Originally Posted by J_P_A
I think I follow you on your reasoning. My first thought is the door will likely be closed most of the time, particularly while you are playing pool. So I don't know that the door would be a nuisance if it swings in that direction (bahaha). Like you, I would not want the door swinging in front of my movie poster. I think you mentioned in a later post that the ceiling height will be limited at the riser which is a good reason for not having the door enter at riser height. I'm dealing with that now, and it certainly limits your options with regard to soffit designs if the door interferes. However, I'm not sure that having the door enter in front of the riser would be a bad idea. There are lots of theaters with hidden doors around here. That's not say that it wouldn't be tough to do, particularly with the raised acoustic panels being a design feature in your room. I don't know that I'd want to take it on, but it's something to think about. Without seeing the layout for the rest of you basement, I don't know that I can offer anything constructive.
With all that said, I like the idea of the handrail. That would really give it a "theater" feel. Every theater I've ever been in you enter from the back and walk down a sort of tunnel to the front, and then turn around and walk back up the steps.
You are right, I do owe you and everyone else the basement layout. One caveat to the blueprint below - this was the one and only draft from someone who took my basement plan and quickly laid everything out in CAD in order to estimate professionally finishing the space. I didn't ask for it - he just did it. The only thing is he took an extreme creative license to shuffle some walls, add walls, move electrical panels and add mechanical equipment I didn't have. So you will see just outside the theater entrance that he added walls and double doors leading into a single door to "add drama" as he put it. The wacky tobacky must have been working its island magic, that's all I have to say. But you will see in the real life picture of outside the theater what my final (and original) design was.
Here is a wider shot of what it looks like outside my theater with the two walls flanking the theater door. I originally had the recessed movie poster light box going in to the right of the theater door because I initially didn't want to mess with the structure around the steps. But when I closed the deal on a 9' Brunswick pool table, it came with an unbelievably nice solid mahogany (discontinued wood species) cue rack. Here's the same rack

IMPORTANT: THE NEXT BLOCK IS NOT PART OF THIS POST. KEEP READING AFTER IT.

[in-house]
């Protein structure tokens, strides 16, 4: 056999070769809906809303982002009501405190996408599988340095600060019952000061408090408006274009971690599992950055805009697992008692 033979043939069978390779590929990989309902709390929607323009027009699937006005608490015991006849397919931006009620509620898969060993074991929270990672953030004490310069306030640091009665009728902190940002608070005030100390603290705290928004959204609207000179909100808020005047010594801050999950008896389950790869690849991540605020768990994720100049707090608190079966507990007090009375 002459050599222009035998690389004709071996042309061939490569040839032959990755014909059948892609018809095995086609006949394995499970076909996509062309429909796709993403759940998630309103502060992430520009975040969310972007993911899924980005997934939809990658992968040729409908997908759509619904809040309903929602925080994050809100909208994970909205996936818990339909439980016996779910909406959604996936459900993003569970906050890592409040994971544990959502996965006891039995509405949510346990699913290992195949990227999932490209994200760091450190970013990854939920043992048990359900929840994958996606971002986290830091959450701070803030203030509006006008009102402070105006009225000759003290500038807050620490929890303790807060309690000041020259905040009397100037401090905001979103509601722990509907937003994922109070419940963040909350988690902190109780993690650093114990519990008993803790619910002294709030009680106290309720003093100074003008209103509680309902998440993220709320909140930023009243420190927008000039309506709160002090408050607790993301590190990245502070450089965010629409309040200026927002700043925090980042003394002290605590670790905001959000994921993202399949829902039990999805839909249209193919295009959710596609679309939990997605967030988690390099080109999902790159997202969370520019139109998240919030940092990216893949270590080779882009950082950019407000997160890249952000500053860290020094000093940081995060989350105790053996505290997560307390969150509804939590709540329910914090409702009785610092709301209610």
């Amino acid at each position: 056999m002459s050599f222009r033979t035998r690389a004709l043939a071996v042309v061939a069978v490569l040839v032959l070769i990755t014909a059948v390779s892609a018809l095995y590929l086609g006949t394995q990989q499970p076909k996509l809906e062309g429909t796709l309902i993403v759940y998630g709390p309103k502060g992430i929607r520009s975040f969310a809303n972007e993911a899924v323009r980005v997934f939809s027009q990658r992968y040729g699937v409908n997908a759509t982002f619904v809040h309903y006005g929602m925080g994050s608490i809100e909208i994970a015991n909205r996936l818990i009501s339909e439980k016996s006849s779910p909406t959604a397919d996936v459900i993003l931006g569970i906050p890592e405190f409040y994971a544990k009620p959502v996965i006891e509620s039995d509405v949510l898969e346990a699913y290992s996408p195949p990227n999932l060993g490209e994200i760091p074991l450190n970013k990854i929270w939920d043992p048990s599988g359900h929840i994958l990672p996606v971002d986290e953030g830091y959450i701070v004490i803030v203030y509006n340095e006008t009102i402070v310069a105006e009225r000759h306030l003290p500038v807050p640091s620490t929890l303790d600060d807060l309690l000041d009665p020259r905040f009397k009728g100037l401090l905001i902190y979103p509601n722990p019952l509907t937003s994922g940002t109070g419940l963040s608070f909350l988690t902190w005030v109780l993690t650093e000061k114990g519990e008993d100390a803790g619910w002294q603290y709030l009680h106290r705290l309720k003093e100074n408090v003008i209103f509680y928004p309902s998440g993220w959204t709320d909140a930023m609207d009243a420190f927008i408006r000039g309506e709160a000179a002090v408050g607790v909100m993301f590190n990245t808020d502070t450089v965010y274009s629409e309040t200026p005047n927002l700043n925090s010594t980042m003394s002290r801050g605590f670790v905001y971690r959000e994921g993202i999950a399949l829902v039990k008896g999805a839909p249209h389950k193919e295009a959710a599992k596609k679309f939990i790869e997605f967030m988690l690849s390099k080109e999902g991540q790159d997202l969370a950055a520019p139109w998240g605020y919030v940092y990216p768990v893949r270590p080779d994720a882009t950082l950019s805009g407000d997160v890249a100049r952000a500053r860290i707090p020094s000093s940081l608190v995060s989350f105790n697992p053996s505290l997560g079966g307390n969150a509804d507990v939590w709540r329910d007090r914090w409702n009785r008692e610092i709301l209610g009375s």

in a different species for those who are interested. So now I needed wall space for this rack, but by having a very open concept design wall space is at a premium. So I bit the bullet and decided to restructure the back wall of the stairs which runs continuous to the second floor and is a MAJOR structural point load in the house. I built my temporary walls to hold up my house and then cut the studs at the correct finished height for the movie poster light box. I decided to run the header the full width of the stairwell to give me the greatest left to right placement flexibility so I could perfectly center this light box ans satisfy my perfectionist OCD tendencies. Once the structure was in place I filled in the framing for the opening and closed off the other opening so it can be fully drywalled for the surface-mounted pool cue rack.
My previous post may have been unclear regarding the door swinging out into the basement instead of into the theater. Swinging toward the light box would block the light box. Swinging to the right would hit the pool cue rack and not feel "normal" in the way that door would swing if it were full open and almost hitting the cue rack. So that leaves my options to left swing into the theater and hit the column immediately to the left inside the door which would block traffic. My only option left is the right swing inward and just dealing with the less-than-optimal room at the rear at the theater. Hopefully this plan and picture makes my post a bit more clear. Plus when the door is shut, the 2" of acoustic panels on the surface of the door (inside the theater) will be made to line up in the same surface plane as the acoustic panels on the walls.
As for the handrail....it has the potential of being fairly economical as there seem to be plenty of stairway balustrades available in a style that would fit. Finally!!! An off-the-shelf product that's cheap and available. EDIT
- If you look to the left of the movie poster light box you will see another door to underneath the steps. I had considered putting the entrance to the theater through this doorway but it didn't feel like it was the entrance to something special, I would lose the storage area underneath the steps completely and this door location would have interfered with one of my columns that would be housing one of my side speakers. One other tidbit - I originally had the theater room "flipped" so the entrance was at the bottom of the steps. I had plans to build up the landing the same height as the riser so it would be a smooth entry into the top row but the more I thought about it, the more I wanted the entrance to where it is now to keep all the fun and activities (theater entrance, snack bar, pool table, lounge, etc.) all in one centrally located area. Interested to hear your thoughts.Edited by TMcG - 12/8/12 at 5:00am